BOOTH TAKES UP DOMESTIC VIOLENCE BRIEF

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The Independent Online
Cherie Booth, the lawyer and wife of Tony Blair, made her first overt move into party politics since her husband's election as Labour leader when she backed a Labour campaign to "eliminate" violence against women yesterday.

Supporting Clare Short, Labour's spokeswoman on women's issues, at the launch of a consultation document, Peace at Home, she described domestic and sexual violence against women as "an issue which our society prefers to forget". The campaign was also backed by Sandra Maitland, who played battered wife Mandy Jordache in the television serial, Brookside.

Ms Booth, who was a Labour candidate in 1983, has until now stayed out of public speaking roles. But she has taken up a series of causes in which she has a direct interest as a lawyer, thus avoiding the charge - sometimes made of Glenys Kinnock - that she is using her status as the Labour leader's wife to pursue her own agenda.

Ms Booth first came face to face with the victims of domestic violence when she started as a 22-year-old barrister, dealing primarily with family law. "I had no idea of the terrible things that go on behind closed doors. At first I couldn't understand why my clients put up with violence, but the reality is that for many women with children and no money, they have nowhere to go," she said yesterday.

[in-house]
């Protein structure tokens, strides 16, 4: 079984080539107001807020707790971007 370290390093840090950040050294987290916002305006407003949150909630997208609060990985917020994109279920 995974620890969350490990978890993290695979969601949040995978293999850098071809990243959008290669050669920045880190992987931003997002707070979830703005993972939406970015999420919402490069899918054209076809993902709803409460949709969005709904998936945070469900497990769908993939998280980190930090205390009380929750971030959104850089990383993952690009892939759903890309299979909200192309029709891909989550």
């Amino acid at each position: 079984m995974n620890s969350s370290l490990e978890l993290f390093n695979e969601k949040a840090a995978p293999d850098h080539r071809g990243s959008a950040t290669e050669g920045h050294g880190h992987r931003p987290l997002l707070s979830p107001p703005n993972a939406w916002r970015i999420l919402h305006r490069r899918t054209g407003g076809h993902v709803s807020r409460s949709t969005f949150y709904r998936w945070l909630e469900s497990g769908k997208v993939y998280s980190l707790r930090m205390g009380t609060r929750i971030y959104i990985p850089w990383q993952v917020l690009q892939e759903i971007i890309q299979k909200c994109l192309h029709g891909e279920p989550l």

Ms Booth has since moved on to different areas of law, such as judicial review and local council work, but over the past year she has renewed her interest, becoming a trustee of Refuge, the battered women's hostels charity.

Soon after becoming a QC in April, Ms Booth stepped up her campaign for women's rights, launching advertising for Refuge and urging policewomen to fight discrimination by suing chief constables.

"Taking a police force to court takes a lot of guts and needs a lot of support. But we must set the limits of what is acceptable behaviour from male colleagues," she said.

At the Labour Party conference earlier this month, she also spoke at a fringe meeting organised by the NSPCC to demand tougher laws against "child sex tourism". She also stepped into Mr Blair's place to speak to a meeting of his Sedgefield Labour Party at last year's Labour conference, but only because he was late.

Last year she led a workshop on new technology at the centenary conference of the Bar Council. She led the modernisation of her barristers' chambers, hiring a practice manager to supplement the ancient system of barristers' clerks and setting up computers. She began working from home in the late 1980s and was responsible for putting her husband on the Internet.

Ms Short, who hopes to be elected to the Shadow Cabinet today, acknowledged Labour sensitivities about the leader's wife taking a higher profile, saying: "I'm going to be brutally protective of Cherie, and any questions that are out of order I'm going to rule out of order."

Ms Booth's reply to whether she would return to a career in politics was a firm "No".

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